So I recommend the child finds out, although it may cause a sort of “curiosity” that is not fulfilled unlese he meets his birth dad, once he is old enough to understand. I think it’s up to his parents to decide when he’s ready, but for some reason my mom’s approach seemed to work well… it was better than having been devastated by the info when I was older. The knowledge was in my head but was not a “reality” so it never bothered me or hurt me while I was young. Maybe she could get some professional advice on the matter from a child counselor.


#6

We can only speculate on the best way to tell this child who the biological father is and when to do so.

Each child is different and will have a different level of curiosity about such things as marriage date of the parents and why he probably doesn’t look as much like Dad as his siblings.

I do tend to think that it might be best to have the child learn the truth before he goes through puberty. Until that time his DAD will probably still be his hero.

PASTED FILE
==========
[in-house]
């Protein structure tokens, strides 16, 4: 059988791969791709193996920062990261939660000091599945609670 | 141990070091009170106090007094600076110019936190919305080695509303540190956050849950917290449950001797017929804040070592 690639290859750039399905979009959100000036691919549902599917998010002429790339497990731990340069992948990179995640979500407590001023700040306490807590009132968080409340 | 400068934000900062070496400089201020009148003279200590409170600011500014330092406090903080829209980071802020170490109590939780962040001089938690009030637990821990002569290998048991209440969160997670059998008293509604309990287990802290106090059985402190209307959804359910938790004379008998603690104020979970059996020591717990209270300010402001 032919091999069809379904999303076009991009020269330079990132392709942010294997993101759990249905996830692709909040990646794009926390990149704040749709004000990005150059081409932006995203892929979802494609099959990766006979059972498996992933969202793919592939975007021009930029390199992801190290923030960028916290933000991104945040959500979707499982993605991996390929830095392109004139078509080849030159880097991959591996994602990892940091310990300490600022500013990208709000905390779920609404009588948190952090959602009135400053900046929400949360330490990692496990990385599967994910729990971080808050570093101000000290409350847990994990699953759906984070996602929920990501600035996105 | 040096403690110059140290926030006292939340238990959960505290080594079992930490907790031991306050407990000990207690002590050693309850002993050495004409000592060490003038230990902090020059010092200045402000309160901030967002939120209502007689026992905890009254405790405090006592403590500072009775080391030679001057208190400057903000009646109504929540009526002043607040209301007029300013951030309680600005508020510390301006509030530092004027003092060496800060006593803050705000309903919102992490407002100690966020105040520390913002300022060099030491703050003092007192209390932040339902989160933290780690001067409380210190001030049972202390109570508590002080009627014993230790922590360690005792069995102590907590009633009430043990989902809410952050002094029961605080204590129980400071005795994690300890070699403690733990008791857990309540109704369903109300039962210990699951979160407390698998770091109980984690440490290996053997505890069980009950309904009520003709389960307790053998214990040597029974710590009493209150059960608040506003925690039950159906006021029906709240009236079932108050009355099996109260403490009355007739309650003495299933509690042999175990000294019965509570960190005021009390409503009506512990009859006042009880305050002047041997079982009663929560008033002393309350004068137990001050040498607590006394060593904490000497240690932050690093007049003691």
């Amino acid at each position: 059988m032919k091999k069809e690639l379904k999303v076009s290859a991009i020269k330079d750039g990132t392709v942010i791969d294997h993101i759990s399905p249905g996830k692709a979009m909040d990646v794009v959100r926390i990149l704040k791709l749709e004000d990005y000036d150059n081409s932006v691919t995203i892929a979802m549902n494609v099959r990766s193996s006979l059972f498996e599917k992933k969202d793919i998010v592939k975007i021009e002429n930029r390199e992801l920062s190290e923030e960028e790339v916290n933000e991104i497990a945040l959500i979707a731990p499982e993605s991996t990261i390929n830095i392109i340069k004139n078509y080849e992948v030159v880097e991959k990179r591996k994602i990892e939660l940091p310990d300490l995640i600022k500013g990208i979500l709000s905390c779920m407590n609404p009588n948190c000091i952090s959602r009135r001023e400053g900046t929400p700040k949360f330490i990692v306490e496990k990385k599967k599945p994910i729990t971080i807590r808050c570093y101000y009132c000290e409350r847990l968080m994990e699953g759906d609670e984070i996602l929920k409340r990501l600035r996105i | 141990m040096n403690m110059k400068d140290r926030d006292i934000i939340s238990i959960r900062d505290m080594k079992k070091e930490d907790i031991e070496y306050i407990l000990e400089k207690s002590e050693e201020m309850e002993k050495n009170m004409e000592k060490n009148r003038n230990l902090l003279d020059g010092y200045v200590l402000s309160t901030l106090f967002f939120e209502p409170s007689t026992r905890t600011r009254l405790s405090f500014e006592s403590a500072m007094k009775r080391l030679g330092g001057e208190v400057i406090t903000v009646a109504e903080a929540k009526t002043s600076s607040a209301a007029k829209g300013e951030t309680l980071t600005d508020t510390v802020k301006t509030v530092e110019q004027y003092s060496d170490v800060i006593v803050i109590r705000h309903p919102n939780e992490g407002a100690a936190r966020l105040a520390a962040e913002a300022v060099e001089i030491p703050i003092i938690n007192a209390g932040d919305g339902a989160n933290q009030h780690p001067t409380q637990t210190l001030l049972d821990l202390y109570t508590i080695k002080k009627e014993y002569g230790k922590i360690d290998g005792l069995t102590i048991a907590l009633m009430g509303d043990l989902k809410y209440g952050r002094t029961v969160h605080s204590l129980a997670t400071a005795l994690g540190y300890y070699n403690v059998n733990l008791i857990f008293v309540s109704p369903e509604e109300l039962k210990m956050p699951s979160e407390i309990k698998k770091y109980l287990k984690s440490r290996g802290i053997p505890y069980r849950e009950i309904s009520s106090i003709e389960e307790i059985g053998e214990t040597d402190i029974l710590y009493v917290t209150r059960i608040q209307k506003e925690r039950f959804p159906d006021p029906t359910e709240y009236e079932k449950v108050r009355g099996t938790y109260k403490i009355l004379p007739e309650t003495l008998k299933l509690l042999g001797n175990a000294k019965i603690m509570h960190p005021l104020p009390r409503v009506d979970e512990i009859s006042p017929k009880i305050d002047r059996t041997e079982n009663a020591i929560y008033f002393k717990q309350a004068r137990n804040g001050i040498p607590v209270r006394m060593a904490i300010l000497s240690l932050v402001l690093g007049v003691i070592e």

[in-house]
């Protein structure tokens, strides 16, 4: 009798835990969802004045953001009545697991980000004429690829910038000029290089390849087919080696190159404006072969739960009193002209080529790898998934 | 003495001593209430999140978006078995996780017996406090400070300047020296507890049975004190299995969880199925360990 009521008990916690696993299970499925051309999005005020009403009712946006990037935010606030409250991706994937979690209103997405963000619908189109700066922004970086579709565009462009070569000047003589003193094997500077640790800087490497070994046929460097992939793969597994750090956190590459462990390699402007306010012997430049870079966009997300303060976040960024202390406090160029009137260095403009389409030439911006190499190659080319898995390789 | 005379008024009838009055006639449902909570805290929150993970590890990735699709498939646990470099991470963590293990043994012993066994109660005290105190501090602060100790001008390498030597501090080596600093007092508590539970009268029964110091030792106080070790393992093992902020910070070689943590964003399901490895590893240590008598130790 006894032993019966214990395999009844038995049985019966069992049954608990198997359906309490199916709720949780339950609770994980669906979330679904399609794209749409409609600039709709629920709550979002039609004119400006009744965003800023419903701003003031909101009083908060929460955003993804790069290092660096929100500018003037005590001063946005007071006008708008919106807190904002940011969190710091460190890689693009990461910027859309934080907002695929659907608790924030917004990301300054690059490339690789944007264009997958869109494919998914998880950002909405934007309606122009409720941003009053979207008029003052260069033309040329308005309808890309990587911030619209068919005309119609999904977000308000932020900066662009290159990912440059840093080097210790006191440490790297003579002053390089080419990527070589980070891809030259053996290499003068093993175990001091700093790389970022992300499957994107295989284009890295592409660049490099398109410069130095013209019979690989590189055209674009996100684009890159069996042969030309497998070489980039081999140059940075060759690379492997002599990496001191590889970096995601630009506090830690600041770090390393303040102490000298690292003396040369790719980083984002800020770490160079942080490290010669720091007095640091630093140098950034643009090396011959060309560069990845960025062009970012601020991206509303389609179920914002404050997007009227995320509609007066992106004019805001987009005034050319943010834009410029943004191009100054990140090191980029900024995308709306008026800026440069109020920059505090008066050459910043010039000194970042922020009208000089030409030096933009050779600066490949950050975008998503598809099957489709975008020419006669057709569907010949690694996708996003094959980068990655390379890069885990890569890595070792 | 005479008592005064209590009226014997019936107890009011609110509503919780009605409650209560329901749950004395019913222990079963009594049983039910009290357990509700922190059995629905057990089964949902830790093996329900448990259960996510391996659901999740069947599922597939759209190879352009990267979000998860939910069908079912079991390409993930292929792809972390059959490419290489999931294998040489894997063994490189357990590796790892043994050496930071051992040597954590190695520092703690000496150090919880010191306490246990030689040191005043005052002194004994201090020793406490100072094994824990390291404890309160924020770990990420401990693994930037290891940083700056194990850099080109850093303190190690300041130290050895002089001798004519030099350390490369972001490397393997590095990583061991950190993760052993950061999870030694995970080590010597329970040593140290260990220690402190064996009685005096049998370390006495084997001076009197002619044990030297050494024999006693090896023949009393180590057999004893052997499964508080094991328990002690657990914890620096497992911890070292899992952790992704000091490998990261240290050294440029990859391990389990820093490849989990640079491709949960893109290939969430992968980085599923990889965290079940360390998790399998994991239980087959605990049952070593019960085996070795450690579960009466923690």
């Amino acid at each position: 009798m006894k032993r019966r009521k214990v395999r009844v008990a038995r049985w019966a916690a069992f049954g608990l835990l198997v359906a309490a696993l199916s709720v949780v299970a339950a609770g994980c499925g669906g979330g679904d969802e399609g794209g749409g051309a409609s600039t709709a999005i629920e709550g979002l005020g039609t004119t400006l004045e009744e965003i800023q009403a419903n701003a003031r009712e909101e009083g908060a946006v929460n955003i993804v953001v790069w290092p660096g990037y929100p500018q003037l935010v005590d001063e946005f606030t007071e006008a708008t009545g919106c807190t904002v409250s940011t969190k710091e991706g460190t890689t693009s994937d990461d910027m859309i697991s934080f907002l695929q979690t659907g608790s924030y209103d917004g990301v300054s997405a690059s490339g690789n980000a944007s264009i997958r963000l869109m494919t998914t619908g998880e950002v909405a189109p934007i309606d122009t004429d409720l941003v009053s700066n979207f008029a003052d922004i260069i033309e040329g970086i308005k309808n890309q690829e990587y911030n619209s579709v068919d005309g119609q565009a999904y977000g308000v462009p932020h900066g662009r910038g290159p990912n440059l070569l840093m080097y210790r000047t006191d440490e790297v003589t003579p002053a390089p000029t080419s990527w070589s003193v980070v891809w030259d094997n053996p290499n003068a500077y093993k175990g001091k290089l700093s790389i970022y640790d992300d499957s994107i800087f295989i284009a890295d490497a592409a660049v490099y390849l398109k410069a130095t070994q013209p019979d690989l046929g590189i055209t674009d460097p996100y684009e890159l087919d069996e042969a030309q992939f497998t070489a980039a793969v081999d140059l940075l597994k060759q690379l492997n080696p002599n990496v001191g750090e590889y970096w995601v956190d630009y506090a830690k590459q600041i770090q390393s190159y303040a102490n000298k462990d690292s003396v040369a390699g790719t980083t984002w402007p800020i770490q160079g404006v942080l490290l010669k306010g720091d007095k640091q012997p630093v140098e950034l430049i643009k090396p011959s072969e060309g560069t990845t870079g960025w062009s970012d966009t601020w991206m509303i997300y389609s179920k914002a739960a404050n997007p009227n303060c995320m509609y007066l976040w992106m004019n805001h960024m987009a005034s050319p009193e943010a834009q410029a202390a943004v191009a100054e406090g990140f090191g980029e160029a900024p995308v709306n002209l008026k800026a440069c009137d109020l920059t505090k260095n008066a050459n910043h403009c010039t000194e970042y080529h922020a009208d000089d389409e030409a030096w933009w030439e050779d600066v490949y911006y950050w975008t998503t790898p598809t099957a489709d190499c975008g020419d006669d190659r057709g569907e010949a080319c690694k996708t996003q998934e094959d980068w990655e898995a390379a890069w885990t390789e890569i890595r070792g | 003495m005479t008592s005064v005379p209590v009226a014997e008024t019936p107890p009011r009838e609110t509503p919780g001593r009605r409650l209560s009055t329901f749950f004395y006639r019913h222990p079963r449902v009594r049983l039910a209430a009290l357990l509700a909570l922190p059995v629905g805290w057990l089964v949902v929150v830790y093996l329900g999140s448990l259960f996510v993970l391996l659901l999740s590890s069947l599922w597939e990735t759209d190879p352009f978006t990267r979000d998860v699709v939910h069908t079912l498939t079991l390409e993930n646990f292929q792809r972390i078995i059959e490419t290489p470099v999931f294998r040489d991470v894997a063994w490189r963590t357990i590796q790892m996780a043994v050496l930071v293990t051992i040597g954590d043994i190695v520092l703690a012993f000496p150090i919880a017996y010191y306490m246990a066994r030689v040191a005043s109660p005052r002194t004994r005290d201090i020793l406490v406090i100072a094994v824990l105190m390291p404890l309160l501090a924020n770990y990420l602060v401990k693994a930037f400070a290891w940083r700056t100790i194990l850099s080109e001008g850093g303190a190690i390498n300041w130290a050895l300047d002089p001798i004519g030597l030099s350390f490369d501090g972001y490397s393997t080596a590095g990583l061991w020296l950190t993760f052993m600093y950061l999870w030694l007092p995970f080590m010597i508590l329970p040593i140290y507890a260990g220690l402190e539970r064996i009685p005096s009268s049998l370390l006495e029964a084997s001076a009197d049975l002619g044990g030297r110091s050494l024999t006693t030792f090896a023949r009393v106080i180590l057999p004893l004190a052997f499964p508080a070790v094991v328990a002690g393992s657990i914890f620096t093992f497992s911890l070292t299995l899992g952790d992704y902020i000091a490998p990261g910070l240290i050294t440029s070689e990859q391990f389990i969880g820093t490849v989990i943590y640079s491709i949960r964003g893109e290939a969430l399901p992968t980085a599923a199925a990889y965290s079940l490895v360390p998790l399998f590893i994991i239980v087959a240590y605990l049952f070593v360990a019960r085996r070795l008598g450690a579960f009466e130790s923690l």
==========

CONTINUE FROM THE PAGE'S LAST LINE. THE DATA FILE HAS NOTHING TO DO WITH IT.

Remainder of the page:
What I see as the biggest (potential) problem is how this will affect the boy and his relationship with his Dad when he becomes a teenager. It’s sometimes easy for a teen to idolize the parent he didn’t grow up with if he’s having some major conflicts with the parent he does live with. Some teens will have these kinds of major conflicts and others will have the more typical ones.

This boy is likely to want to contact the biological father at some point and the parents need to understand this. This may be tough for the mother because the bio-father may actually be dangerous.


#7